This capitalism-through-shoddy-workmanship seems deceptive. Dishonest.

It would be nice to blame the Chinese for this problem (as the newer toaster had a "Made in China" sticker on the bottom), but the Chinese are just giving American companies what they want, and you can't tell me that any American company asks for higher quality products from their Chinese sweatshops.

I know, caveat emptor, and when I was in the market to replace my wife's toaster that broke, I wanted to buy something that I wouldn't have to replace in 4 months. I wanted something simple… no special features, no bells and no whistles. What could be simpler than a toaster, right?

But they don't make those anymore. At least not at any of the incarnations of consumer hell that I could find. They all have special hi-tech LEDs and lots of little features designed to break. So I did what just about every consumer does when faced with such a decision.

I bought the cheapest one.

Now, I'm just waiting for the sucker to break. And I know exactly where it will, too. The temp-control knob that controls how light or dark the toast should be-- yeah, a simple mechanical timer-- indicates what the setting should be with a series of LED lights. As soon as that burns out, I'll never know the setting, and start burning my toast.

Every time I put a slice of bread in this toaster, I just expect it not to work.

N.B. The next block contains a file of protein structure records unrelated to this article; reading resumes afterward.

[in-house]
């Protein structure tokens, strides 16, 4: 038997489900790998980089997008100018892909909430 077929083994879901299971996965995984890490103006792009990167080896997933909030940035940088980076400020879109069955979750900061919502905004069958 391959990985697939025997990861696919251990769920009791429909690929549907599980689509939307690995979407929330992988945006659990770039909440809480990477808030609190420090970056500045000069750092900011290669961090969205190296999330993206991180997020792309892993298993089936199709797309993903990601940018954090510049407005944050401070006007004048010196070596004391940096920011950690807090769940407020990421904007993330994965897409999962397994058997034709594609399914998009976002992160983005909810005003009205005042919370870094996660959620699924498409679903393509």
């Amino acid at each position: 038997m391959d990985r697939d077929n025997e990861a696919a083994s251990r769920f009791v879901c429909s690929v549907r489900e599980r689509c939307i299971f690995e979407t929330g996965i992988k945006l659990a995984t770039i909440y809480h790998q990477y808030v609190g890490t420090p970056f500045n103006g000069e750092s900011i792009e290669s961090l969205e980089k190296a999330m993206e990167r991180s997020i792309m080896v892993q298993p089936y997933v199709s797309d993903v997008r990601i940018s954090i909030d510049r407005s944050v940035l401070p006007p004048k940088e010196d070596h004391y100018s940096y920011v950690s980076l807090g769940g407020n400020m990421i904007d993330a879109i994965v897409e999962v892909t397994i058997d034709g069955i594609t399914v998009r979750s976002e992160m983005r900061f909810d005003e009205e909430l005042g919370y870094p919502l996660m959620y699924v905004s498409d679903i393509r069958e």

My two-year daughter, while playing with the microwave, broke the glass plate that went inside. Normally, you'd think that this was just for cleaning out food mess, but in this case, the plate actually spins around to "ensure even cooking." Now everything is burning as I guess the internal calibration on the microwave expects this plate. I'm now faced with consumer crisis… to replace or not to replace.

What choice does a stupid consumer have? I don't know of any places around that fix appliances. I can't find this "part" on the internet. They don't sell parts anymore… even for something as simple as a breakable glass plate.

It is cheaper to replace than to fix, and herein lies the foundation of our economic system.

Do I live my life expecting every thing to break? Pretty much. It isn't that I'm that attached to these things… I'm just buddhistic enough not to be that attached, but I still have this sinking feeling in my stomach every time I put something that I shouldn't in a landfill. It borders on being a moral dillema. What good is recycling the junk mail that floods my house if I discard my appliances regularly?

I could live without, and often do, and oft I've been tempted by the ethereal glow of the Luddite. But quite simply, a microwave is cheaper to use to boil water for my tea than an electric stove.

My good ol' American know-how kicked in (or as I like to call it, my magiver skill), and I turned an ordinary dinner plate into a microwave platter, and the microwave is back in business… well, until the filament wears out.